These protections offer immunity from civil liability that stems for issues beyond the control of hospital systems and physicians, as well as business owners, during the COVID-19 crisis.

As it was signed into law, the bill offers immunity for health care providers from “any damages, injury, or death alleged to have been caused by an act or omission of the health care provider during the performance or provision of health care services or treatment that resulted from, was negatively affected by, was negatively impacted by a lack of resources caused by, or was done in response to the coronavirus pandemic or the state’s response to the pandemic.”

This bill ensures that physicians and hospital systems are protected from medical lawsuit abuse as a result of early PPE shortages, changing guidance, and any delay in providing treatments for elective or non-urgent procedures.

This newly enacted law in Alabama follows other recent legislative activity in Montana, South Dakota, and Indiana.

The HCLA has tracked pandemic related liability legislation at the state level, with a COVID-19 resource page to highlight laws and executive actions.

Click here to read about Alabama’s updated bills, and here for the HCLA COVID-19 resource page and state tracker.

Missouri Supreme Court to hear case on non-economic damages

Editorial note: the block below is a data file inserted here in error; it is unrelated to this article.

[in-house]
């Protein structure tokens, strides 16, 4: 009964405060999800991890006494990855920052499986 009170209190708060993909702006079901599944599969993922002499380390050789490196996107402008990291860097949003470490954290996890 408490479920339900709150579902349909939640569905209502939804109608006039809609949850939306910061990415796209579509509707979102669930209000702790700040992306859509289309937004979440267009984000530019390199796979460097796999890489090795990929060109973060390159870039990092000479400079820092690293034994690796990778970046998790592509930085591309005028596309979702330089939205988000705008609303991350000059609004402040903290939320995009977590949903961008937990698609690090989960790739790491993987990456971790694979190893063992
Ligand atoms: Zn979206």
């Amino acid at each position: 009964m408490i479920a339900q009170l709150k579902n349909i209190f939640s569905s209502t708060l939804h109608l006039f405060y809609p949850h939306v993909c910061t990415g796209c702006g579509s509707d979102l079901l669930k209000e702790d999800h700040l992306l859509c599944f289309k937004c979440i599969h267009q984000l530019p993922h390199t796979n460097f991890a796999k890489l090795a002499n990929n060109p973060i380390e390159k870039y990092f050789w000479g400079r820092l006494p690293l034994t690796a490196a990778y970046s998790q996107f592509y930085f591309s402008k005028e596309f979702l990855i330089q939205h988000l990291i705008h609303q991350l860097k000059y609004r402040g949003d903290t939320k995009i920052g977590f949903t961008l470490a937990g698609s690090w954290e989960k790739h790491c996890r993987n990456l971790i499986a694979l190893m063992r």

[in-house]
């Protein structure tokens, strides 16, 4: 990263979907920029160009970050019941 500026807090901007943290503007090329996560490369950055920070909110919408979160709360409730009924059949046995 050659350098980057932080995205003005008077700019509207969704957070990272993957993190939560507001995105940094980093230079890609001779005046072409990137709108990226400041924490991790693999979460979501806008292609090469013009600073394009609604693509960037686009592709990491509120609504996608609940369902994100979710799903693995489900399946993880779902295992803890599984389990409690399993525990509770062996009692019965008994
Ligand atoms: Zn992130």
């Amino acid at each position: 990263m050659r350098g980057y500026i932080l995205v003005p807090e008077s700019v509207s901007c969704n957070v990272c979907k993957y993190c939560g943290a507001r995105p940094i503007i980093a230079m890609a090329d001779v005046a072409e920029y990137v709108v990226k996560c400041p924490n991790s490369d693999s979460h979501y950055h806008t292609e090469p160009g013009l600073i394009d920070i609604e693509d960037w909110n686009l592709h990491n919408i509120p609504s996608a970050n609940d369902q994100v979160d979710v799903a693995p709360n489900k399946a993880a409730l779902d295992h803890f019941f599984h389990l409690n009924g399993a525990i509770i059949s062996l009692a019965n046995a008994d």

Medical liability laws in Missouri have bounced back and forth between the state’s courts and legislature, with the constitutionality of non-economic damages once again on the docket for the state’s Supreme Court.

When liability laws were struck down previously by the court, they were cited as invalid under a state constitutional provision guaranteeing the right for a jury to decide damages.

That required action by the legislature, which in 2015 altered the common law cause of action for medical negligence to a statutory cause of action, in keeping with prior Supreme Court rulings on the constitutionality of damage caps.

Now, an appeals court says the present case falls in a legal gray area and requires the Supreme Court to rule on whether the legislature had the authority to take that step.

“The legal effect of the legislature’s rechristening of a common-law course of action as ‘statutory’ has not previously been decided by the Supreme Court,” the appeals court ruled.

To read more about the case and underlying liability laws that now head to the Missouri Supreme Court, click here.

Iowa Alert: Liability legislation introduced in state House

The bill, HF 517, would raise the current $250,000 limit on non-economic damages to $1 million, but simultaneously eliminate the exceptions which allowed the current cap to be easily circumvented. Like current law, the bill would apply the limitations to civil actions against a health care provider for claims of negligent injury or death.

Last week, HF 517 was reviewed by a House subcommittee and advanced out of the House Human Resources Committee. HF 517 is now eligible for floor debate.

The Iowa Medical Society has been strongly advocating for HF 517, writing to members, “We need a groundswell of support from local physicians to help move our final holdout votes in the House and secure passage of this critical reform.”

Protect Patients Now grassroots supporters who live in Iowa can express their support here for the legislation through an Iowa Medical Society Action alert that will be sent to their elected officials.

To read the bill text in full, click here.